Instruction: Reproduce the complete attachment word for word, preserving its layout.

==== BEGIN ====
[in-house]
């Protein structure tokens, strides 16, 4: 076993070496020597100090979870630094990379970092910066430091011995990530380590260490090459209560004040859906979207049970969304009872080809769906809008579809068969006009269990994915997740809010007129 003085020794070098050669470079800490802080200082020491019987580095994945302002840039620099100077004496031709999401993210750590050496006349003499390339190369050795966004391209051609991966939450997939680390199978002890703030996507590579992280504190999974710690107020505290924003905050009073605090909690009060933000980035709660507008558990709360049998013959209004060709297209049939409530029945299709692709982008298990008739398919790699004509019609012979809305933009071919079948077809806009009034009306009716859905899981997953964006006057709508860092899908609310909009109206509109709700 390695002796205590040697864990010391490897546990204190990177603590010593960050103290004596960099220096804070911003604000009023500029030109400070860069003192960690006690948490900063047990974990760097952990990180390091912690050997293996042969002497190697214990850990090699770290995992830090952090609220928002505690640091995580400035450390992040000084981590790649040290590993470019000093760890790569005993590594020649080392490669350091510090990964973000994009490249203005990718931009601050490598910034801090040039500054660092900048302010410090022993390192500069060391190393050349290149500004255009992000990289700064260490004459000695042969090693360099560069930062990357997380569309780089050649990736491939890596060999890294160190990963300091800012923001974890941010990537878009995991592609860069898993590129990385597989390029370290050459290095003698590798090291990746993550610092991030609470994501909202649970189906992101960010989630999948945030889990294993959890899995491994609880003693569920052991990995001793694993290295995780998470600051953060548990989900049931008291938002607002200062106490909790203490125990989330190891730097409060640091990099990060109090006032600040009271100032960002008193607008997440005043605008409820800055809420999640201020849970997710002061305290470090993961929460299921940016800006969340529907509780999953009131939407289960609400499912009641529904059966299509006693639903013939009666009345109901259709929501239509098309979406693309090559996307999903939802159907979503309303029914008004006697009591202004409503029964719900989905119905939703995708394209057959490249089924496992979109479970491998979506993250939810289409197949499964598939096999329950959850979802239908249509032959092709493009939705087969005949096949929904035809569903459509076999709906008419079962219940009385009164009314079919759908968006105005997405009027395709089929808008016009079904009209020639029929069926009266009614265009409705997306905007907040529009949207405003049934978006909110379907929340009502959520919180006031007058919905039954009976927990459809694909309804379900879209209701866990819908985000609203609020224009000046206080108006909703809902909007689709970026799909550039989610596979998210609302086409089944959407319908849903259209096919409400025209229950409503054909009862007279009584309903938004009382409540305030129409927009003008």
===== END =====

[in-house]
């Protein structure tokens, strides 16, 4: 076993070496020597100090979870630094990379970092910066430091011995990530380590260490090459209560004040859906979207049970969304009872080809769906809008579809068969006009269990994915997740809010007129 003085020794070098050669470079800490802080200082020491019987580095994945302002840039620099100077004496031709999401993210750590050496006349003499390339190369050795966004391209051609991966939450997939680390199978002890703030996507590579992280504190999974710690107020505290924003905050009073605090909690009060933000980035709660507008558990709360049998013959209004060709297209049939409530029945299709692709982008298990008739398919790699004509019609012979809305933009071919079948077809806009009034009306009716859905899981997953964006006057709508860092899908609310909009109206509109709700 390695002796205590040697864990010391490897546990204190990177603590010593960050103290004596960099220096804070911003604000009023500029030109400070860069003192960690006690948490900063047990974990760097952990990180390091912690050997293996042969002497190697214990850990090699770290995992830090952090609220928002505690640091995580400035450390992040000084981590790649040290590993470019000093760890790569005993590594020649080392490669350091510090990964973000994009490249203005990718931009601050490598910034801090040039500054660092900048302010410090022993390192500069060391190393050349290149500004255009992000990289700064260490004459000695042969090693360099560069930062990357997380569309780089050649990736491939890596060999890294160190990963300091800012923001974890941010990537878009995991592609860069898993590129990385597989390029370290050459290095003698590798090291990746993550610092991030609470994501909202649970189906992101960010989630999948945030889990294993959890899995491994609880003693569920052991990995001793694993290295995780998470600051953060548990989900049931008291938002607002200062106490909790203490125990989330190891730097409060640091990099990060109090006032600040009271100032960002008193607008997440005043605008409820800055809420999640201020849970997710002061305290470090993961929460299921940016800006969340529907509780999953009131939407289960609400499912009641529904059966299509006693639903013939009666009345109901259709929501239509098309979406693309090559996307999903939802159907979503309303029914008004006697009591202004409503029964719900989905119905939703995708394209057959490249089924496992979109479970491998979506993250939810289409197949499964598939096999329950959850979802239908249509032959092709493009939705087969005949096949929904035809569903459509076999709906008419079962219940009385009164009314079919759908968006105005997405009027395709089929808008016009079904009209020639029929069926009266009614265009409705997306905007907040529009949207405003049934978006909110379907929340009502959520919180006031007058919905039954009976927990459809694909309804379900879209209701866990819908985000609203609020224009000046206080108006909703809902909007689709970026799909550039989610596979998210609302086409089944959407319908849903259209096919409400025209229950409503054909009862007279009584309903938004009382409540305030129409927009003008």